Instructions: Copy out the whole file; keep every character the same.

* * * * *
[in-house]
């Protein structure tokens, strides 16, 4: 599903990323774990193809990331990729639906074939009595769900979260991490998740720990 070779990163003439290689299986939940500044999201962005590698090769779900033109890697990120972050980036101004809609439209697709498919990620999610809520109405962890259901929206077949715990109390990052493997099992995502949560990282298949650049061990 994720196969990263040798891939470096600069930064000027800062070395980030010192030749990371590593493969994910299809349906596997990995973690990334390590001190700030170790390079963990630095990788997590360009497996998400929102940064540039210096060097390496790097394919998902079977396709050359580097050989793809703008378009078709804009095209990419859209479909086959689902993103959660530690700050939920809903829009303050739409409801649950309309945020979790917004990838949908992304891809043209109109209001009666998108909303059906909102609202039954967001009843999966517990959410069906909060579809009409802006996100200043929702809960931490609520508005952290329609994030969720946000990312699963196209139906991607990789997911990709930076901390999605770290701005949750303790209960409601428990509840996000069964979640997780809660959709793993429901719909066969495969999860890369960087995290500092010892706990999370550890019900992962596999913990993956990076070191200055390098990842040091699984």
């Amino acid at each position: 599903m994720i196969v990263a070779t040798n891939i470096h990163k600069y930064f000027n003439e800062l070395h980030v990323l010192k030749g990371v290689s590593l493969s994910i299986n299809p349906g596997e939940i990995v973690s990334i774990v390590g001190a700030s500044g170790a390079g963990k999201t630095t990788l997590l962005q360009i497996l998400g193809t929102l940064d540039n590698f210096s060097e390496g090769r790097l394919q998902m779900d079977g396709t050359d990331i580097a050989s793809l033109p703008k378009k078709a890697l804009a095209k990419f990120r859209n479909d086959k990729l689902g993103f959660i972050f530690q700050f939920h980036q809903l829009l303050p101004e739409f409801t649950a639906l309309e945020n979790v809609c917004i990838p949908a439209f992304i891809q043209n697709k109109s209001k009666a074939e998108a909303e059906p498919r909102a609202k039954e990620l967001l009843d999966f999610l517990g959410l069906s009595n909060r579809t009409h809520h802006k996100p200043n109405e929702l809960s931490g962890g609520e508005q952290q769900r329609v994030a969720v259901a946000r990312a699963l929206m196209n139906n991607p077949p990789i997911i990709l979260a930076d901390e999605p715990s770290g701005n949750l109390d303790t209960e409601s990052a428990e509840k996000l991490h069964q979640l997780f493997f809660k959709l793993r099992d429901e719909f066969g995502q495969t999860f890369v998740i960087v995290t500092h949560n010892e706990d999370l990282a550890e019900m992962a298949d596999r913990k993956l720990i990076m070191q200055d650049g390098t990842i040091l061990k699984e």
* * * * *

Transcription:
[in-house]
């Protein structure tokens, strides 16, 4: 599903990323774990193809990331990729639906074939009595769900979260991490998740720990 070779990163003439290689299986939940500044999201962005590698090769779900033109890697990120972050980036101004809609439209697709498919990620999610809520109405962890259901929206077949715990109390990052493997099992995502949560990282298949650049061990 994720196969990263040798891939470096600069930064000027800062070395980030010192030749990371590593493969994910299809349906596997990995973690990334390590001190700030170790390079963990630095990788997590360009497996998400929102940064540039210096060097390496790097394919998902079977396709050359580097050989793809703008378009078709804009095209990419859209479909086959689902993103959660530690700050939920809903829009303050739409409801649950309309945020979790917004990838949908992304891809043209109109209001009666998108909303059906909102609202039954967001009843999966517990959410069906909060579809009409802006996100200043929702809960931490609520508005952290329609994030969720946000990312699963196209139906991607990789997911990709930076901390999605770290701005949750303790209960409601428990509840996000069964979640997780809660959709793993429901719909066969495969999860890369960087995290500092010892706990999370550890019900992962596999913990993956990076070191200055390098990842040091699984």
């Amino acid at each position: 599903m994720i196969v990263a070779t040798n891939i470096h990163k600069y930064f000027n003439e800062l070395h980030v990323l010192k030749g990371v290689s590593l493969s994910i299986n299809p349906g596997e939940i990995v973690s990334i774990v390590g001190a700030s500044g170790a390079g963990k999201t630095t990788l997590l962005q360009i497996l998400g193809t929102l940064d540039n590698f210096s060097e390496g090769r790097l394919q998902m779900d079977g396709t050359d990331i580097a050989s793809l033109p703008k378009k078709a890697l804009a095209k990419f990120r859209n479909d086959k990729l689902g993103f959660i972050f530690q700050f939920h980036q809903l829009l303050p101004e739409f409801t649950a639906l309309e945020n979790v809609c917004i990838p949908a439209f992304i891809q043209n697709k109109s209001k009666a074939e998108a909303e059906p498919r909102a609202k039954e990620l967001l009843d999966f999610l517990g959410l069906s009595n909060r579809t009409h809520h802006k996100p200043n109405e929702l809960s931490g962890g609520e508005q952290q769900r329609v994030a969720v259901a946000r990312a699963l929206m196209n139906n991607p077949p990789i997911i990709l979260a930076d901390e999605p715990s770290g701005n949750l109390d303790t209960e409601s990052a428990e509840k996000l991490h069964q979640l997780f493997f809660k959709l793993r099992d429901e719909f066969g995502q495969t999860f890369v998740i960087v995290t500092h949560n010892e706990d999370l990282a550890e019900m992962a298949d596999r913990k993956l720990i990076m070191q200055d650049g390098t990842i040091l061990k699984e």